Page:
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Ironic, Don't You Think? Hackers Attack Security Firm Promising DDoS Protection

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California-based Staminus Communications Inc., a security firm whose specialty is safeguarding customers from DDoS or distributed denial of service attacks, was ironically the victim of a same attack which rendered its network inoperable for more than 20 hours.

On Thursday, the company revealed that the attack occurred around 5 a.m. PST. No one has claimed responsibility for the hacking, which interestingly also compromised the account of the Ku Klux Klan.

A couple of hours later, the security firm took to Twitter to confirm that the global services were back online. However, Staminus did not shed light on what caused the outage.

The extent of damage became clear when someone leaked the download links for what were seemingly the company's customers' details, credit card information and sensitive data. The format was entitled "Fuck 'em all."

The security firm CEO, Matt Mahvi cleared the air a day later, shedding light on the DDoS hacking, which rendered the service unfunctional.

"To follow up on our communication from yesterday evening regarding the system outage, we can now confirm the issue was a result of an unauthorized intrusion into our network. As a result of this intrusion, our systems were temporarily taken offline and customer information was exposed. Upon discovering this attack, Staminus took immediate action including launching an investigation into the attack, notifying law enforcement and restoring our systems," noted  Mahvi in a statement on Friday, March 11.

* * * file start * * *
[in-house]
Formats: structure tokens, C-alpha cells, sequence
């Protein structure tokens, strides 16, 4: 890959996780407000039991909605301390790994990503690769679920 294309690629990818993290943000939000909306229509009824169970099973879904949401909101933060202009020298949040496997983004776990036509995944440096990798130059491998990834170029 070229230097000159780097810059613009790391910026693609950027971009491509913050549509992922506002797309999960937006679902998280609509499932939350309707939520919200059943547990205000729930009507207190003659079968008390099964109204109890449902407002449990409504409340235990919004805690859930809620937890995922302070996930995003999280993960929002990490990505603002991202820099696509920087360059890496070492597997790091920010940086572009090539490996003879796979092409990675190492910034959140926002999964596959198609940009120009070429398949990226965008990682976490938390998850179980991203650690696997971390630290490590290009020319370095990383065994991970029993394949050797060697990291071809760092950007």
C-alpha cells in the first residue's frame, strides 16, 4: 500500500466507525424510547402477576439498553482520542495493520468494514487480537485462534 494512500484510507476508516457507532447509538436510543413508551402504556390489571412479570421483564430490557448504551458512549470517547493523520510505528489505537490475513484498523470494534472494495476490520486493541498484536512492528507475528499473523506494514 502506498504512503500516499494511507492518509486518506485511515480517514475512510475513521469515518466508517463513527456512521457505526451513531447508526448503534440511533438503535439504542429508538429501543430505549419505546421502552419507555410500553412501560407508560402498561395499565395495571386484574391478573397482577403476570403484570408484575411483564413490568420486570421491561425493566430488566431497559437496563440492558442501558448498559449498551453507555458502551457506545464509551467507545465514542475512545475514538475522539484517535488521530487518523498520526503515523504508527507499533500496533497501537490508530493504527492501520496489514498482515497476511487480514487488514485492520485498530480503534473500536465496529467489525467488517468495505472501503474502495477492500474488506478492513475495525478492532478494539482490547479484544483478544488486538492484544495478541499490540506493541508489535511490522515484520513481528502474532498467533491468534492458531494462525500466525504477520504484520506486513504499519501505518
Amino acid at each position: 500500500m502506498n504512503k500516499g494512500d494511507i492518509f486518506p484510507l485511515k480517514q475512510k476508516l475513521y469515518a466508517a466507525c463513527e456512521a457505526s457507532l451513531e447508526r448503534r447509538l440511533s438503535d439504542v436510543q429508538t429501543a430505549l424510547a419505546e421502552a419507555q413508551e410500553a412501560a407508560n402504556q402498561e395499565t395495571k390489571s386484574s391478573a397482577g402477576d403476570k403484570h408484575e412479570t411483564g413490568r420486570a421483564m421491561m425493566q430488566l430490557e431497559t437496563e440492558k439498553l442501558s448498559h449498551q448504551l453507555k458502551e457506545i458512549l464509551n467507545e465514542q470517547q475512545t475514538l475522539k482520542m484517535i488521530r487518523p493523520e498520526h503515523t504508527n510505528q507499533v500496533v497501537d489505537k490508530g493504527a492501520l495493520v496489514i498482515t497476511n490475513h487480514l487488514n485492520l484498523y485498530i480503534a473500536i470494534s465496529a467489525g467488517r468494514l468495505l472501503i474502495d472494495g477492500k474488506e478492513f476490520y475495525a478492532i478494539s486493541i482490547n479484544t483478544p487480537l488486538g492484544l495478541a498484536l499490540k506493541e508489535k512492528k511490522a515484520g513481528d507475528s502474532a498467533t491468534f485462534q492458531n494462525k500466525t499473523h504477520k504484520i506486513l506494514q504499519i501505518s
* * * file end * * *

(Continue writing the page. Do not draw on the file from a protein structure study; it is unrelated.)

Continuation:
Initial examinations have revealed that data compromise included the usernames, payment data, hashed passwords, as well customer record particulars - including their contact details and name. Staminus, however, disclosed that since it did not gather the tax ID or Social Security numbers of its consumers, those were safe.

Mahvi also let on that as the investigation continues, and in a bid to ward off attacks in the near term, the company will continue to imbibe more safeguards into place to strengthen its security. The CEO also advised that even though the passwords of the users were safeguarded by the cryptographic hash, customers would be better off changing the password as a best practice.

Mahvi also addressed the concerns of Staminus' customers by noting that even though the company had successfully contained the hacking, it was not stopping at that and would continue to take the necessary steps to enhance data security policies, as well as protect its customers' information.

Staminus has assured its customers that the security firm will continue to update them on the progress "as appropriate" as the investigations carries on.

My credit card data may be compromised, what should I do?

Those worried that their credit card data may have been compromised should check their debit card or credit card statements for any potential suspicious activity. In the event you notice any unauthorized activity, immediately alert the bank and report the issue.

How to safeguard against fraudulent activities?

Do not give personal data to unsolicited requests which allege that they are from one's bank or Staminus. The security firm has explained that the email correspondence it sends in regard to the hacking issue will not include any links. Therefore, if a customer receives an email with a link they should be wary and not click on it.

If you use the password deployed for your Staminus account elsewhere too, it is also advisable to reset your password on all platforms.

Photo: Davide Restivo | Flickr 

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